Last week, upon signing his record-setting $25 million per year deal, Raiders quarterback Derek Carr proclaimed that he deliberately left money on the table for teammates who need new deals.
“Is this good for Khalil [Mack]?” was one of the questions Carr specifically, and repeatedly, posed to G.M. Reggie McKenzie.
If it is, it won’t be yet. In the wake of guard Gabe Jackson getting a new contract, Adam Schefter of ESPN said this: “With deals done for Gabe Jackson/Derek Carr, Khalil Mack will have to wait till 2018 for new deal, per sources. Too big to fit under cap now.”
I don’t doubt that someone expressed that reasoning to Schefter (although when it comes to “sources” I’ll bet the under), but the claim is, frankly, crap.
If the Raiders wanted to get a deal done with Mack now, they could do it, cap be damned. According to the NFLPA’s official website, the Raiders currently have $32.8 million in cap space. And while it’s unclear on which specific day the information on the union website was last updated “daily,” if the Raiders had that much before doing Jackson’s deal or even before doing Carr’s deal, there’s a way to make those dollars work toward a long-term deal for all three players.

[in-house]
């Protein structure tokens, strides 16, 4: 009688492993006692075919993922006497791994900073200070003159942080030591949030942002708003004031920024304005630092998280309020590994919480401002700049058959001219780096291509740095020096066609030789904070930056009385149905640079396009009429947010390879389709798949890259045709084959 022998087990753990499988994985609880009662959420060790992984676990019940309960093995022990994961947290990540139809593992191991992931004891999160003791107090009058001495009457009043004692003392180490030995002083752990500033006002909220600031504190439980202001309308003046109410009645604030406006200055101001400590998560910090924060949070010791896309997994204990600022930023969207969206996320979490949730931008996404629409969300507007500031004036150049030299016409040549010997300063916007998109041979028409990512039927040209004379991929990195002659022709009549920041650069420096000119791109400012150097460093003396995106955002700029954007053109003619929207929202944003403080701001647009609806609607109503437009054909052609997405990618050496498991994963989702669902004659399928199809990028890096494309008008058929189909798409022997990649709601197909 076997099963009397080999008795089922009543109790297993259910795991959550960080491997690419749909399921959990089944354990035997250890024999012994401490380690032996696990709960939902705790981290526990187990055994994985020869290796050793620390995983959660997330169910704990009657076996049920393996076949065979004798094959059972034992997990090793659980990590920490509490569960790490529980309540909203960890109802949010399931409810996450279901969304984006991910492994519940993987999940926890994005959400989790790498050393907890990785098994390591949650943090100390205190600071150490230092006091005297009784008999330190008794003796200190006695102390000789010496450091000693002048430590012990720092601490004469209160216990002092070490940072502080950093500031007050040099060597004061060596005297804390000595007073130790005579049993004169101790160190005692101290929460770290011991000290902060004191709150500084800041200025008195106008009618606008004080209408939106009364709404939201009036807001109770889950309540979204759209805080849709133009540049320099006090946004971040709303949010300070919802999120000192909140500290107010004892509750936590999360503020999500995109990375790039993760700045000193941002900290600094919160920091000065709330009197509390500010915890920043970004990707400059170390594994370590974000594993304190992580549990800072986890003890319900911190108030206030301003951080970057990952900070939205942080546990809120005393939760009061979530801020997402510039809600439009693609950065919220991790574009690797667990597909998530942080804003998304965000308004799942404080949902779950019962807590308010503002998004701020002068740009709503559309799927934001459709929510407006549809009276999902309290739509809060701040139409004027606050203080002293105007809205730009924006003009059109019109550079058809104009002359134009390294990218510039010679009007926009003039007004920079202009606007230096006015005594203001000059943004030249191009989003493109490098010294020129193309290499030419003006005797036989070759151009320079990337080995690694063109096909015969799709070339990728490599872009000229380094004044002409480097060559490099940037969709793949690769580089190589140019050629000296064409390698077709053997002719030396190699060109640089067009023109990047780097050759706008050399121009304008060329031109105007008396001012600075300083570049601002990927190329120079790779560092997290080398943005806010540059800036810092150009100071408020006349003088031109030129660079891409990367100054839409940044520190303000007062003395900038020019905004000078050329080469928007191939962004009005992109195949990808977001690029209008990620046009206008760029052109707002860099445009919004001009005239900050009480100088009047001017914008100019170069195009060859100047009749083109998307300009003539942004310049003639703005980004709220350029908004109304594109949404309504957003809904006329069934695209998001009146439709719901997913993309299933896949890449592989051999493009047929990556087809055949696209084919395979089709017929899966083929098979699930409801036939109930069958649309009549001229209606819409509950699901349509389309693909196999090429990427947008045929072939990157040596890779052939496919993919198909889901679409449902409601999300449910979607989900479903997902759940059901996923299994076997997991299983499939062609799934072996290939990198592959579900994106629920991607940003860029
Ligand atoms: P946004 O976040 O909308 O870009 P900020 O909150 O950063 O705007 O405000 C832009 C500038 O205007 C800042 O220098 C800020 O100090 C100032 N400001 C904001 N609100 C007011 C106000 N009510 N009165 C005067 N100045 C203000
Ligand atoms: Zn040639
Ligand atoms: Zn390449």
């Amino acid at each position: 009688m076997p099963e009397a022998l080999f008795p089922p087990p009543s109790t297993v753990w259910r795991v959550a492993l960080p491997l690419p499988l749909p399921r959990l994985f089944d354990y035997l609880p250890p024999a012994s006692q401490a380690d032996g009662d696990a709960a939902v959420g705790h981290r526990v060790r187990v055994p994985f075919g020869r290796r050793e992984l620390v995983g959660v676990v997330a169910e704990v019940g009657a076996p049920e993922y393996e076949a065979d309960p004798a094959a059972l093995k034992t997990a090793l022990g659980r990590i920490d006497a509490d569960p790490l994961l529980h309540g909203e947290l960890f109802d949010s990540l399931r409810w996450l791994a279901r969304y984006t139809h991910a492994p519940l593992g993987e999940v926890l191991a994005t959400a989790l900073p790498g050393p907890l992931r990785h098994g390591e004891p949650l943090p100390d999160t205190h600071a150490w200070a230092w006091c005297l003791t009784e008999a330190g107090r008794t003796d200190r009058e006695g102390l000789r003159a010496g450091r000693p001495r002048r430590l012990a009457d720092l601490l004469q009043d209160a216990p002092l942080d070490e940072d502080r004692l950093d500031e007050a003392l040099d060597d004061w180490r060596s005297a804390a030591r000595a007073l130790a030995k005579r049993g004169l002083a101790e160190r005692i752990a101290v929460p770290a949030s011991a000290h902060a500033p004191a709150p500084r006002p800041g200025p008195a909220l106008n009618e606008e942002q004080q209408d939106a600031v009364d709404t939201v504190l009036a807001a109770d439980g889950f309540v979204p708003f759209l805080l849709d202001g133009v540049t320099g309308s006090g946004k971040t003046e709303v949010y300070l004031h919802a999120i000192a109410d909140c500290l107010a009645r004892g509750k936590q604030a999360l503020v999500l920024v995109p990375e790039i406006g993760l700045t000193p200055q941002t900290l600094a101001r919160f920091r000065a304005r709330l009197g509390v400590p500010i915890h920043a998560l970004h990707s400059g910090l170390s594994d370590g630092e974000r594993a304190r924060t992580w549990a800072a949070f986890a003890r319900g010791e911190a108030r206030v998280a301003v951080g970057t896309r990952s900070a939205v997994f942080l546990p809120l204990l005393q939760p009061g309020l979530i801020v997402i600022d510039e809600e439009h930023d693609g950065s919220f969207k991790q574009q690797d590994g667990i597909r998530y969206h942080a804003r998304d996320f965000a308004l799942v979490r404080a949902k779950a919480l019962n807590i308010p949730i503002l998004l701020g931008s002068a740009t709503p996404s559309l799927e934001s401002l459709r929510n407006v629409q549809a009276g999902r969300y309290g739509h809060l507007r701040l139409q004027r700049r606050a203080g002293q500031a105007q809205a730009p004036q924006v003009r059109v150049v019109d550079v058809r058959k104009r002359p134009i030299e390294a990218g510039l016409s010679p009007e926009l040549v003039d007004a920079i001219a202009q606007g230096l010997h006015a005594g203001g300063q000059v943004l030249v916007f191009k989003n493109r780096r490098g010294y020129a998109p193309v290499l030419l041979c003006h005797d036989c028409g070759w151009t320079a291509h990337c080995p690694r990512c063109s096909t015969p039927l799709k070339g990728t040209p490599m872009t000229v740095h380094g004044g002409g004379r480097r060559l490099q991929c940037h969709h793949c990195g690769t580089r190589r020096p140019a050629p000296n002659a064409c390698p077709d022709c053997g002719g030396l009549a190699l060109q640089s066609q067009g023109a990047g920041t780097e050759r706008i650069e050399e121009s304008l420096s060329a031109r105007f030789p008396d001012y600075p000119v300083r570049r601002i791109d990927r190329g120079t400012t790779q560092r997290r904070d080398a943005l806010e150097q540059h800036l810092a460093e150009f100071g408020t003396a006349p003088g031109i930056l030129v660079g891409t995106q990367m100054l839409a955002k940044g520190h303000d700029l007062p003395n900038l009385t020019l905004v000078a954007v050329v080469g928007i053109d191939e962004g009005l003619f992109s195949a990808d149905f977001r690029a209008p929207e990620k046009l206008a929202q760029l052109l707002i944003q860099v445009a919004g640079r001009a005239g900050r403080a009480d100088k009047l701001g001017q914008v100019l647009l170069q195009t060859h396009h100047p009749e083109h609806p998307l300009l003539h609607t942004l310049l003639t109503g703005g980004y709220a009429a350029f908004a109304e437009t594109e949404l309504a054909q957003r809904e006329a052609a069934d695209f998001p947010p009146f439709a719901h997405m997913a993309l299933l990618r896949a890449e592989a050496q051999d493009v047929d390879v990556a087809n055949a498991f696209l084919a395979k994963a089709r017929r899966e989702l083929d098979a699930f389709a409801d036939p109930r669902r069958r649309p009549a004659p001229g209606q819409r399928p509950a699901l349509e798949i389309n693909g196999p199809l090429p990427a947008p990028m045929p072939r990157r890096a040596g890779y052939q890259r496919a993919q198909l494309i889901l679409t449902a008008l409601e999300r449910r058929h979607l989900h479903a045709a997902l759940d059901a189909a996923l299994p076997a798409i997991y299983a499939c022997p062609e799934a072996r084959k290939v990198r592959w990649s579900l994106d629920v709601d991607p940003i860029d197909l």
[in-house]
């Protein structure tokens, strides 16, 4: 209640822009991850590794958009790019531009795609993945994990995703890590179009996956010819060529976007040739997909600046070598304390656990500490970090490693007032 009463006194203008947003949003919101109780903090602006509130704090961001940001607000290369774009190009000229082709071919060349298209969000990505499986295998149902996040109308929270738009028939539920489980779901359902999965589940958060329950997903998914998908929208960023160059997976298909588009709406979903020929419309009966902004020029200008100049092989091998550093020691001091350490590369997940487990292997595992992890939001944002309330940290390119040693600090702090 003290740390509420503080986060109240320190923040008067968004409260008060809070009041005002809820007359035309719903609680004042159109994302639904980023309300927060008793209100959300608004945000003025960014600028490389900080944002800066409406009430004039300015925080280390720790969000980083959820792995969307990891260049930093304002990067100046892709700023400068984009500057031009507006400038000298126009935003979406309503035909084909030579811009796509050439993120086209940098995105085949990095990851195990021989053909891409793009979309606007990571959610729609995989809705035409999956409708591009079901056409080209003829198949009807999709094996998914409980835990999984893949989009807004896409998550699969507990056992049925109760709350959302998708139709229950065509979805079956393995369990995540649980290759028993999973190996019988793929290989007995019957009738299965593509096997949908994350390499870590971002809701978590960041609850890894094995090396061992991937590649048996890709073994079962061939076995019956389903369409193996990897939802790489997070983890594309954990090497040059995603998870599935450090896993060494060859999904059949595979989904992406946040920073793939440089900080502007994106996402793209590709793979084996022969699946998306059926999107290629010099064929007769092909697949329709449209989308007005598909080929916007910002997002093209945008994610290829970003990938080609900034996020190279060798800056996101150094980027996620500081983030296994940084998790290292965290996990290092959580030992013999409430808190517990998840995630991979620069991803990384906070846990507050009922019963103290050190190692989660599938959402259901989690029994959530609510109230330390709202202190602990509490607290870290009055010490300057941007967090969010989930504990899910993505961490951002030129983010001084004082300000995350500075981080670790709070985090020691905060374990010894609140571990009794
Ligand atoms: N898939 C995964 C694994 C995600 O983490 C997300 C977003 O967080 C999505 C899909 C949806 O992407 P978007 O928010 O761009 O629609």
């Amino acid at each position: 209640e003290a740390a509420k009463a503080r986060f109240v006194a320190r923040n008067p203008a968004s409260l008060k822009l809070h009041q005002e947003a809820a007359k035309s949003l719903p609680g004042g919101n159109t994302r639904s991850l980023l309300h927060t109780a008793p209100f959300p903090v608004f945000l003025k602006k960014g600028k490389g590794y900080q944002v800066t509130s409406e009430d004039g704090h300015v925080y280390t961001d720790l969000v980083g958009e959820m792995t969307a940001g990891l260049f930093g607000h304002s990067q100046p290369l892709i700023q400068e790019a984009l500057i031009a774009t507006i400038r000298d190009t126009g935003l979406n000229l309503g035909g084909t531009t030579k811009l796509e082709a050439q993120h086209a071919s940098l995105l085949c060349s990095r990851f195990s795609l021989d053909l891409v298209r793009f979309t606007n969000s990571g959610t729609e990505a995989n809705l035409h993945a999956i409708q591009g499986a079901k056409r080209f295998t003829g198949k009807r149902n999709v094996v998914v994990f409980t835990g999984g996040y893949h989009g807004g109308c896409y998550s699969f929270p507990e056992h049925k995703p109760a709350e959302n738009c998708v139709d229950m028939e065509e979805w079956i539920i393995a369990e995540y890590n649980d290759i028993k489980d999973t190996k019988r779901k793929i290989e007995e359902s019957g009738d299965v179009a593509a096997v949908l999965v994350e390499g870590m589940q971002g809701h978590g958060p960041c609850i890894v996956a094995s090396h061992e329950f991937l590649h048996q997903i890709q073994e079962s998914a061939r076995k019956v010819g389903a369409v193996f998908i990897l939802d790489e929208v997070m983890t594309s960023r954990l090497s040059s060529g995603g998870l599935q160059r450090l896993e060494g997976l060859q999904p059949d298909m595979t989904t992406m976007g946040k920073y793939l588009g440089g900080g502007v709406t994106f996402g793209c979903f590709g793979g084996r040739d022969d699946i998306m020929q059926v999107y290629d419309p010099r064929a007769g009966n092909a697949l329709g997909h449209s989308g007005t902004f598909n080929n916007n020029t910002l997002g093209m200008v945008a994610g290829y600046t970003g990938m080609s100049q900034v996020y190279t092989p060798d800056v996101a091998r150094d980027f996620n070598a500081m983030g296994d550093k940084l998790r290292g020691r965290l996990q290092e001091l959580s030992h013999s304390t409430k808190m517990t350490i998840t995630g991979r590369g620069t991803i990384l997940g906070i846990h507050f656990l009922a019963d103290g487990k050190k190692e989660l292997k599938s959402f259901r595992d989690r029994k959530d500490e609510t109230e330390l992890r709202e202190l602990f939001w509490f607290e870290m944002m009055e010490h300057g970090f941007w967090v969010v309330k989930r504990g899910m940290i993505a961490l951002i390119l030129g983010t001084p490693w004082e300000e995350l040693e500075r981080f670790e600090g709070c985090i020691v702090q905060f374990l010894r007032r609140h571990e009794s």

But if for some reason $32.8 million in 2017 cap room weren’t enough to sign all three players, more cap room easily could be created. A simple restructuring of the contract of guard Kelechi Osemele could instantly create more than $4 million in cap room. More than $2 million could be cleared by a simple restructuring of linebacker Bruce Irvin’s contract.
And there are other ways to create cap room in the current year, something the Raiders (who had to scramble earlier this year to comply with the spending floor) haven’t had to do in a long time.
So the issue isn’t whether they can sign Mack now. The issue is whether they want to. Apparently, they don’t.
Apparently, they prefer to squat on his rights for the next year, since he’s signed through 2018. And so, unlike Carr and Jackson, Mack isn’t entering a contract year.
He also has no real leverage. With a $2.276 million roster bonus due on the third day of training camp, a holdout becomes a lot more expensive than the $40,000 per day in fines.
So Mack can’t really do anything at this point except be upset. And upset he should be, given that: (1) he’ll have to carry the injury risk for another year until he gets paid; and (2) the Raiders apparently are making a lame excuse for not paying him now.